HMRC 2 - Football 0
Published 31 January 2010 By: Mark Hovell
Her Majesty’s Revenue and Customs seem more interested in Football than the average punter – there are currently challenges to agents’ payments, both for VAT and PAYE; to image right structures; and to testimonial receipts.
However, at present the challenge that’s making the most news is to the Football Creditor Rule (“the Rule”). Over the last few years the Revenue have simply
petitioned for the winding up of clubs if they fail to pay their taxes on time – and some may say that’s quite right too, but it does appear that
the Revenue is making an example of football when compared to other industries.
What is the Football Creditor Rule?
Basically, if a club undertakes a formal insolvency procedure (usually administration) its membership of or share in the League is suspended and this suspension won’t be lifted until certain creditors of the club (the FA, the Leagues, other clubs, employees for arrears of wages, the PFA for loans and some other members of the Football ‘family’) are settled in full.
As we’ve seen at Portsmouth, even if there’s no formal insolvency procedure, the League can deduct monies due to the club from central funds, comprising television monies and the like, to settle these creditors.
Why does the Rule exist?
It’s all to do with “the integrity of the competition” – all clubs are members of a League, a company in which each club has 1 share. The League’s respective constitutions contain a duty for its members to act in good faith to each other, so it’s felt that to allow one club to “buy” a player from another, but not pay for him or to not pay him, distorts that competition.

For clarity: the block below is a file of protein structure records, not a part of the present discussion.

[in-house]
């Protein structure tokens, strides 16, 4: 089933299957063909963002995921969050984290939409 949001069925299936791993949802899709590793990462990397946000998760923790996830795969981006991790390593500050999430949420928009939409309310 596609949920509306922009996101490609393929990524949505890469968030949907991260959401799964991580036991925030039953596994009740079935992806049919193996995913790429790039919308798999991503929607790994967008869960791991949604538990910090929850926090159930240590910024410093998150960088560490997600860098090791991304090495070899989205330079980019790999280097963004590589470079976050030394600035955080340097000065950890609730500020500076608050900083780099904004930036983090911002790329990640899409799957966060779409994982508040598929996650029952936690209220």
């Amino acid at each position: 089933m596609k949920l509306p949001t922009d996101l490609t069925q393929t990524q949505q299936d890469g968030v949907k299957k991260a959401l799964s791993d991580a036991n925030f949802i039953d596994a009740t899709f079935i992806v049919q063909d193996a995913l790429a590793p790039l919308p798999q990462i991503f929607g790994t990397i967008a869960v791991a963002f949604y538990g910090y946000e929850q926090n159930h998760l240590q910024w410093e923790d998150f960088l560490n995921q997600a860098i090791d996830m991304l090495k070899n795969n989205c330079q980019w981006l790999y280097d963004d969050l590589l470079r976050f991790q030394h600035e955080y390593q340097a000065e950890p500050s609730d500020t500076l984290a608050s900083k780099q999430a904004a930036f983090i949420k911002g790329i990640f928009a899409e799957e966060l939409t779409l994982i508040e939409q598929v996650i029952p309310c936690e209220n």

The Rule has been tested by HMRC in the Wimbledon case, and it survived the challenge.
So why do the Revenue object?
Since the Enterprise Act, the Revenue have lost their status as a preferential creditor and joined the ranks of unsecured creditors in an insolvency situation. They believe the Rule gives those creditors “super creditor” or “pre-preferential” status and that all creditors defined as unsecured creditors under Insolvency Legislation, should get paid the same.
Is it such a big deal?!
When read in isolation, the Rule seems unfair to many, including HMRC. However, it is only one part of the League’s Regulations and the Football League has an additional Insolvency Policy too.
The Policy and Regulations actually seriously benefit HMRC.
Firstly, the League has introduced “HMRC Reporting” for PAYE. So, if a club gets behind in paying their PAYE, the League places an embargo on that club, which stops it spending on more players and compounding its financial problems. Many clubs in the past have looked to “buy” their way out of trouble – for example, in 2000 and onwards many clubs started selling and leasing back players, which added huge finance repayments to their overall debt. The Football League have already reported that indebtedness to the Revenue by their members is reducing partly as a result of these measures.